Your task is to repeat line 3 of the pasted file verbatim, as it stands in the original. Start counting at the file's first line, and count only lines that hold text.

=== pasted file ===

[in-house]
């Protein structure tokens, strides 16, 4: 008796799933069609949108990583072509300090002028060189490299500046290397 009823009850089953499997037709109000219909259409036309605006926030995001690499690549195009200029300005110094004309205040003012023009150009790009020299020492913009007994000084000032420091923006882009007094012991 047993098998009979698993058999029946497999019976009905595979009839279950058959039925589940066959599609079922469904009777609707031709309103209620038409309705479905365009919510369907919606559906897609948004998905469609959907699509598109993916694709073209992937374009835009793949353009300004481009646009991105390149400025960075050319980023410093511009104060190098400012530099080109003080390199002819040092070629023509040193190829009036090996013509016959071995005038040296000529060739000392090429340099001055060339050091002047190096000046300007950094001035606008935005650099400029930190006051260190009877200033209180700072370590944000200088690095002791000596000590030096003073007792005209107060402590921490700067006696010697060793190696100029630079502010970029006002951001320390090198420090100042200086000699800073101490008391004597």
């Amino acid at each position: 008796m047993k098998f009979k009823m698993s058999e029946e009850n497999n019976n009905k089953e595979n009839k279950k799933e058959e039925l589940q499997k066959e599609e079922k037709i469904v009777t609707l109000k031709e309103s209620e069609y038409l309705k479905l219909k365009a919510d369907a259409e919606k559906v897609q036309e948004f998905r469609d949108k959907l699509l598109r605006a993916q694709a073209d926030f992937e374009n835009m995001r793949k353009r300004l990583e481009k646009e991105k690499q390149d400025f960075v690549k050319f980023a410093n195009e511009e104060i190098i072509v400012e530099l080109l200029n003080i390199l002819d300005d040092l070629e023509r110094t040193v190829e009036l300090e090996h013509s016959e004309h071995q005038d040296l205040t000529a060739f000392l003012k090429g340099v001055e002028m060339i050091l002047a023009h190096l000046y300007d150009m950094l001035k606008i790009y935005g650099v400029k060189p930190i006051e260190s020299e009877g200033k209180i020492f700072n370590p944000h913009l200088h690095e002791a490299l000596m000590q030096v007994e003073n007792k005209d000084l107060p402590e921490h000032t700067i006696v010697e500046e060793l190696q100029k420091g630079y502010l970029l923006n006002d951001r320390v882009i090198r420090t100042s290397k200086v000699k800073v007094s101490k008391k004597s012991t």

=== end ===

């Amino acid at each position: 008796m047993k098998f009979k009823m698993s058999e029946e009850n497999n019976n009905k089953e595979n009839k279950k799933e058959e039925l589940q499997k066959e599609e079922k037709i469904v009777t609707l109000k031709e309103s209620e069609y038409l309705k479905l219909k365009a919510d369907a259409e919606k559906v897609q036309e948004f998905r469609d949108k959907l699509l598109r605006a993916q694709a073209d926030f992937e374009n835009m995001r793949k353009r300004l990583e481009k646009e991105k690499q390149d400025f960075v690549k050319f980023a410093n195009e511009e104060i190098i072509v400012e530099l080109l200029n003080i390199l002819d300005d040092l070629e023509r110094t040193v190829e009036l300090e090996h013509s016959e004309h071995q005038d040296l205040t000529a060739f000392l003012k090429g340099v001055e002028m060339i050091l002047a023009h190096l000046y300007d150009m950094l001035k606008i790009y935005g650099v400029k060189p930190i006051e260190s020299e009877g200033k209180i020492f700072n370590p944000h913009l200088h690095e002791a490299l000596m000590q030096v007994e003073n007792k005209d000084l107060p402590e921490h000032t700067i006696v010697e500046e060793l190696q100029k420091g630079y502010l970029l923006n006002d951001r320390v882009i090198r420090t100042s290397k200086v000699k800073v007094s101490k008391k004597s012991t």